Total solar eclipse of 2020 prompts launch delay for Rocket Lab

A Rocket Lab Electron booster stands on the pad ahead of the planned Dec. 15, 2020, launch of a mission called "The Owl's Night Begins."
A Rocket Lab Electron booster stands on the pad ahead of the planned Dec. 15, 2020, launch of a mission called "The Owl's Night Begins." (Image credit: Rocket Lab via Twitter)

Update for Dec. 14: The only total solar eclipse of 2020 wowed skywatchers in South America despite overcast skies. Read our full story and see the photos here!

The moon and sun have conspired to keep Rocket Lab on the ground for an extra day.

Rocket Lab had been targeting Monday (Dec. 14) for the 17th mission of its 58-foot-tall (18 meters) Electron booster, which will lift off from New Zealand carrying a satellite for the Japanese Earth-imaging company Synspective. But celestial mechanics have nixed that plan.

"To avoid a solar eclipse that could affect Synspective’s mission, we're now targeting Dec. 15 for launch. When customers request a new T-0, we’re happy to oblige. That's the beauty of dedicated launch on Electron, our customers get to choose (and change!) their launch time," Rocket Lab wrote via Twitter Friday (Dec. 11).

Video: Total Solar Eclipse in December 2020 - Where is it visible?
Total solar eclipse 2020: Here's how to watch it online

That skywatching event — the only total solar eclipse of 2020 — will plunge a swath of southern South America and the southern Pacific and Atlantic oceans into darkness. Though Rocket Lab did not elaborate on Synspective's reasoning, the Japanese company may be concerned that this darkness could complicate its satellite's power-generation abilities or impose challenging thermal conditions.

News of the one-day push prompted science journalist Jonathan O'Callaghan to wonder whether an eclipse had ever delayed a rocket launch before. He posed the question on Twitter, specifically paging Jonathan McDowell, an astronomer and satellite tracker based at the Harvard-Smithsonian Center for Astrophysics. 

"I think that's a first ... mostly because you know in advance when an eclipse is going to be, so the fact that they only just realised this is an issue is a bit embarrassing," McDowell tweeted in response.

This NASA map shows the path of totality for the total solar eclipse of 2020. (Image credit: NASA)

Rocket Lab calls the upcoming mission "The Owl's Night Begins" because it will launch the first satellite in Synspective's Strix family of synthetic aperture radar spacecraft. (Strix is a widespread and diverse genus of owls that includes such species as the spotted owl and the barred owl.)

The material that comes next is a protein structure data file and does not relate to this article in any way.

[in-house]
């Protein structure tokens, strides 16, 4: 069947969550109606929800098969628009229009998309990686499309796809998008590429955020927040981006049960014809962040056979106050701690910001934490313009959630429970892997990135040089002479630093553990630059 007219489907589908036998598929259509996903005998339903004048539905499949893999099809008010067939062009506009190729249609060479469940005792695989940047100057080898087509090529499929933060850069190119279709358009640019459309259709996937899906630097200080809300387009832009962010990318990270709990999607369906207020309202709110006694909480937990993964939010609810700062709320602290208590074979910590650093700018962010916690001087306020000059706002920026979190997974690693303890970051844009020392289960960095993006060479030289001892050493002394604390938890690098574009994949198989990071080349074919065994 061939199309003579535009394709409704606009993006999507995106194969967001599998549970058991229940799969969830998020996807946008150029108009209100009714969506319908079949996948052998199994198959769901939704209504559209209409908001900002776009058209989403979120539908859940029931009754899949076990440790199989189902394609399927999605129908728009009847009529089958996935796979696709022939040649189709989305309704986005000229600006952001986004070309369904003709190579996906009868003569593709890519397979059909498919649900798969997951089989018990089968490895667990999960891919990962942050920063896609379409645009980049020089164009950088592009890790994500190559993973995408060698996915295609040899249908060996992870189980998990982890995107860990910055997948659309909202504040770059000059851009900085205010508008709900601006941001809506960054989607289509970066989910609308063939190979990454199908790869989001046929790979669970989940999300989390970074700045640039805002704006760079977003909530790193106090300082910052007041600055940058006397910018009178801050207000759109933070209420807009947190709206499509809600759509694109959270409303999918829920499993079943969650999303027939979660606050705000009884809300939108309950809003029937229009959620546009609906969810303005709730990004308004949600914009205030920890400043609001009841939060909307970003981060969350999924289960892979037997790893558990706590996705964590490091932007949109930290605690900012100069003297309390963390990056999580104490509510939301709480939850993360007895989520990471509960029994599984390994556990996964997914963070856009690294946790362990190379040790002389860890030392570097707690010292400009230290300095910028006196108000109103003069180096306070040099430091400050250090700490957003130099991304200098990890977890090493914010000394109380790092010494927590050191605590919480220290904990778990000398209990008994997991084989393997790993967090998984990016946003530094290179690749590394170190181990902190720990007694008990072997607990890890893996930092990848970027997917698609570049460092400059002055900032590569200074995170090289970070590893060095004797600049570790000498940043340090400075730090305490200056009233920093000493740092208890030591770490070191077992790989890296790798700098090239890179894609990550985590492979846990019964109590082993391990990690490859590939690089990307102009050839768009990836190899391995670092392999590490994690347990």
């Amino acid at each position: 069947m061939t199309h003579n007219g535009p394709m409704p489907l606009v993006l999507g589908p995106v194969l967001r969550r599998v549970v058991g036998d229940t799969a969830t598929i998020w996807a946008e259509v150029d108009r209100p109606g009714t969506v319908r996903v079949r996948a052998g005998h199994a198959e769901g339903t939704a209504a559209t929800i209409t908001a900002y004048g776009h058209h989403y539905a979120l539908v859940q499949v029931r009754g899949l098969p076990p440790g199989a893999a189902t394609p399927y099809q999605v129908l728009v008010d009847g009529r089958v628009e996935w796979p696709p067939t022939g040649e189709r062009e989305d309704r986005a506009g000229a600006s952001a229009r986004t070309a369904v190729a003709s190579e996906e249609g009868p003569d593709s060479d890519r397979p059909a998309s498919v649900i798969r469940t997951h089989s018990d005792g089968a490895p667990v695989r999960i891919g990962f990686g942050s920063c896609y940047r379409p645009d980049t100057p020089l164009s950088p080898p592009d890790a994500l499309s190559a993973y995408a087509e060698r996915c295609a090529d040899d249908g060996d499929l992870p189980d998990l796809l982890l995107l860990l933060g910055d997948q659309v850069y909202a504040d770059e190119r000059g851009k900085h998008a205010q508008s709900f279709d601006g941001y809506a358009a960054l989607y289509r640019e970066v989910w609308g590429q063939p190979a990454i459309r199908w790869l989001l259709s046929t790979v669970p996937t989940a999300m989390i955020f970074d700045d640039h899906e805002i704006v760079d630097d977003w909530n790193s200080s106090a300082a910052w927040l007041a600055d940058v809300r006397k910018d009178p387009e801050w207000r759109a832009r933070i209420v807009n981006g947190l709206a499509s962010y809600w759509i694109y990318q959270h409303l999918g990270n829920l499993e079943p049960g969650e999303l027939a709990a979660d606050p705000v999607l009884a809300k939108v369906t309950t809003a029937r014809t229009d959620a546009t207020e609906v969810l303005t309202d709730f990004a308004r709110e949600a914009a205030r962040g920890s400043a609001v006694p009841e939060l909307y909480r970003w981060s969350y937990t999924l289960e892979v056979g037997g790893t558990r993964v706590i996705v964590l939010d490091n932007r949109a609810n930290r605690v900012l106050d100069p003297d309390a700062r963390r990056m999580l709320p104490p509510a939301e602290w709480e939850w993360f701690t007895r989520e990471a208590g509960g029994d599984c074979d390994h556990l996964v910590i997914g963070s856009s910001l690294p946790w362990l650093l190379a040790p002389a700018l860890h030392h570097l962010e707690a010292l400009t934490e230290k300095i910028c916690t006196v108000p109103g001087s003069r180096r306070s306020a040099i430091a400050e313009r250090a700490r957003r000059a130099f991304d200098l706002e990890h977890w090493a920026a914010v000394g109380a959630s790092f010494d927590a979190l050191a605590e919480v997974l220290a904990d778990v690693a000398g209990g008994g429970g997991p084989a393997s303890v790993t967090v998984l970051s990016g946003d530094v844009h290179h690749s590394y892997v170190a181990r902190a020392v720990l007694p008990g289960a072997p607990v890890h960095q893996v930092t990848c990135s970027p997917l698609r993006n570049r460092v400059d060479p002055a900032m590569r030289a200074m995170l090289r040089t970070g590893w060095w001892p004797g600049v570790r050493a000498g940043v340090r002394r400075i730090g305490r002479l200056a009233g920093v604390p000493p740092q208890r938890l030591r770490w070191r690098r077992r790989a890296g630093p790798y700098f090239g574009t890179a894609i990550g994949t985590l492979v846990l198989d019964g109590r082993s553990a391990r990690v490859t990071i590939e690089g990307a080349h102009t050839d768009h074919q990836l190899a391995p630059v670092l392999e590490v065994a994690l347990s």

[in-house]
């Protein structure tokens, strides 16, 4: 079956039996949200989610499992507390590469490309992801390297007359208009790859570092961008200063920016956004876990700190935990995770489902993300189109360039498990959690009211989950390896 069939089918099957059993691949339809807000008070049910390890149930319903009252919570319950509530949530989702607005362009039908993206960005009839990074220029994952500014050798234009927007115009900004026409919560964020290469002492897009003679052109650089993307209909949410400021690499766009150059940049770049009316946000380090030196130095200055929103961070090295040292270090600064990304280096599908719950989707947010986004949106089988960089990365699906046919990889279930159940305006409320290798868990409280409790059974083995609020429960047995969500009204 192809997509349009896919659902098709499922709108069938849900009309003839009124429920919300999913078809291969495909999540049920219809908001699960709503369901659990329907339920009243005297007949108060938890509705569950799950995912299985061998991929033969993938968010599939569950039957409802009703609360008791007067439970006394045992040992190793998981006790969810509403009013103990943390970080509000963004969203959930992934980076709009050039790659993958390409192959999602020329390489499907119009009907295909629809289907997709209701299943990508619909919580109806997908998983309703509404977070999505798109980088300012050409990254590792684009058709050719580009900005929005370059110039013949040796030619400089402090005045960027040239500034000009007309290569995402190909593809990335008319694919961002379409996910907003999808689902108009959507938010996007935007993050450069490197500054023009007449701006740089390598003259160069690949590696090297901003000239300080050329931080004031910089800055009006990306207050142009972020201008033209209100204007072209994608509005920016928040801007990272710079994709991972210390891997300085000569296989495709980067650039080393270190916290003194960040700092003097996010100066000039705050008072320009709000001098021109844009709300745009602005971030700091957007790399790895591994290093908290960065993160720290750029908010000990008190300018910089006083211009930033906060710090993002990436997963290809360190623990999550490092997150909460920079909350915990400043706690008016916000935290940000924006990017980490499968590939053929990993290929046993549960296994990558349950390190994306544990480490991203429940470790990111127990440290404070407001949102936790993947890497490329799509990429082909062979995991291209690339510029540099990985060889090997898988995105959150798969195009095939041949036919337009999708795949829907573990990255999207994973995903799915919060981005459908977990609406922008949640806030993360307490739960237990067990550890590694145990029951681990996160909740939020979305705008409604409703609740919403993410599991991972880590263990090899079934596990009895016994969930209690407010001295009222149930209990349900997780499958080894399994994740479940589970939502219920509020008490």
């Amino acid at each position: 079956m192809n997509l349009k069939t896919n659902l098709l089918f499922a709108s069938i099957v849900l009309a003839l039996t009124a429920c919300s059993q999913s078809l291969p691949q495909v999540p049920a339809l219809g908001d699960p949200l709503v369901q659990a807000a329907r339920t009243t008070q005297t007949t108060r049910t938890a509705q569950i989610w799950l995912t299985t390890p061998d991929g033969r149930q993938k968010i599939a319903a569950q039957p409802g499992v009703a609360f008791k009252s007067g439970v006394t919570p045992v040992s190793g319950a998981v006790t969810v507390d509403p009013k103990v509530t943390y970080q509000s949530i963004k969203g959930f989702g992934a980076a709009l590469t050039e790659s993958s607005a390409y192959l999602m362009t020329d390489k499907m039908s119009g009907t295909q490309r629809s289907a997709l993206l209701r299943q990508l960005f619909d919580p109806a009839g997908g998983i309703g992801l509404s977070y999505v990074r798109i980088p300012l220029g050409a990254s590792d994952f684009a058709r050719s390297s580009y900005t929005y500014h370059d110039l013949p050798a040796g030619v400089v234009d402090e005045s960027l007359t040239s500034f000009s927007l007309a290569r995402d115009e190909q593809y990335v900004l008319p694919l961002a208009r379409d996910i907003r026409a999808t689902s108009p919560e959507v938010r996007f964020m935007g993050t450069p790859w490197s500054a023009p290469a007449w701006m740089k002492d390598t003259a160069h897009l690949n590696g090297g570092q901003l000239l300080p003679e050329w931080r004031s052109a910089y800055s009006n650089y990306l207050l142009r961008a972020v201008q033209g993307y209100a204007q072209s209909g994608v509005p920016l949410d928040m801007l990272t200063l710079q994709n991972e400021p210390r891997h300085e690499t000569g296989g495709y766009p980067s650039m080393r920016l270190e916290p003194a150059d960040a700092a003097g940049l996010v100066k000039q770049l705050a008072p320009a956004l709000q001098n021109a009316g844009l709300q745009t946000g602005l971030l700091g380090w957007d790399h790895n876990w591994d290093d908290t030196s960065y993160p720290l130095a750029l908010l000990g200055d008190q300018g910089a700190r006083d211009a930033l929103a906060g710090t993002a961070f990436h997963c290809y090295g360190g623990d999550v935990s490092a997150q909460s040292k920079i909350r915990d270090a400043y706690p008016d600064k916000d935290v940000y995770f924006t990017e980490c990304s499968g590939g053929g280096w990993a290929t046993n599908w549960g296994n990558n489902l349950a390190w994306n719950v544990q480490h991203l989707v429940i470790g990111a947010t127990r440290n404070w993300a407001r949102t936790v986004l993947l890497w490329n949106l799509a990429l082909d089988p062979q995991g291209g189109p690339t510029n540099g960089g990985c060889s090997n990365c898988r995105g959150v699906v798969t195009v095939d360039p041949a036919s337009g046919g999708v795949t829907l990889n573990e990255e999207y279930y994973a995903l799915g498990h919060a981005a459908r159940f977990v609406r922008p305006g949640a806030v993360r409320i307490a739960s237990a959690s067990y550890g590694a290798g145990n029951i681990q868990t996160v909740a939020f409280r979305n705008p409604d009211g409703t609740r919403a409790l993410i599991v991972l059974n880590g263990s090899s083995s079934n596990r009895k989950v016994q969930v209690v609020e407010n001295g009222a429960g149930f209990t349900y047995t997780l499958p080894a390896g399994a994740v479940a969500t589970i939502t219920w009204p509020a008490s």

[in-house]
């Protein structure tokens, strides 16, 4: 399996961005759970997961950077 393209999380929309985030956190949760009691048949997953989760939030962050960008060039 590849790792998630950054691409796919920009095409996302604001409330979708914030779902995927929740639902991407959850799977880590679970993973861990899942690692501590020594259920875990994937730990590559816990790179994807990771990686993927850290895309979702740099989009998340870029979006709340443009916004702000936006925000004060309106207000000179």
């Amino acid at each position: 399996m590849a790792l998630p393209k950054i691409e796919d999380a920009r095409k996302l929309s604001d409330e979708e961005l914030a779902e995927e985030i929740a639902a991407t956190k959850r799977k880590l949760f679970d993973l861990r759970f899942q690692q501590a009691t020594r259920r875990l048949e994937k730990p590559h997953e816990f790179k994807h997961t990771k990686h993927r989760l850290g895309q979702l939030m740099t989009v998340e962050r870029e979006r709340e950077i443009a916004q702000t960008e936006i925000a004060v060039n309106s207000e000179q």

Synspective aims to assemble a constellation of about 30 Strix spacecraft, which will "collate data of metropolitan centers across Asia on a daily basis that can be used for urban development planning, construction and infrastructure monitoring and disaster response," Rocket Lab representatives wrote in a mission description.

The launch window for "The Owl's Night Begins" extends from Dec. 12 through Dec. 25, with liftoff opportunities occurring from 4 a.m. to 5:59 a.m. EST (0900 to 1159 GMT) on each day. Rocket Lab nixed the first few days in this window due to expected bad weather over the launch site, pushing the target date to Monday. And the eclipse has now shifted the launch another day to the right.

Rocket Lab is working to make the two-stage Electron's first stage reusable. On the previous Electron launch, which occurred on Nov. 19, the company successfully guided the booster down for a soft, parachute-aided ocean splashdown, fished the stage out of the drink and hauled it back to shore for inspection.

No such recovery activities are planned for "The Owl's Night Begins," Rocket Lab representatives wrote in the mission press kit, which you can find here.

Mike Wall is the author of "Out There" (Grand Central Publishing, 2018; illustrated by Karl Tate), a book about the search for alien life. Follow him on Twitter @michaeldwall. Follow us on Twitter @Spacedotcom or Facebook. 

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Mike Wall
Senior Space Writer

Michael Wall is a Senior Space Writer with and joined the team in 2010. He primarily covers exoplanets, spaceflight and military space, but has been known to dabble in the space art beat. His book about the search for alien life, "Out There," was published on Nov. 13, 2018. Before becoming a science writer, Michael worked as a herpetologist and wildlife biologist. He has a Ph.D. in evolutionary biology from the University of Sydney, Australia, a bachelor's degree from the University of Arizona, and a graduate certificate in science writing from the University of California, Santa Cruz. To find out what his latest project is, you can follow Michael on Twitter.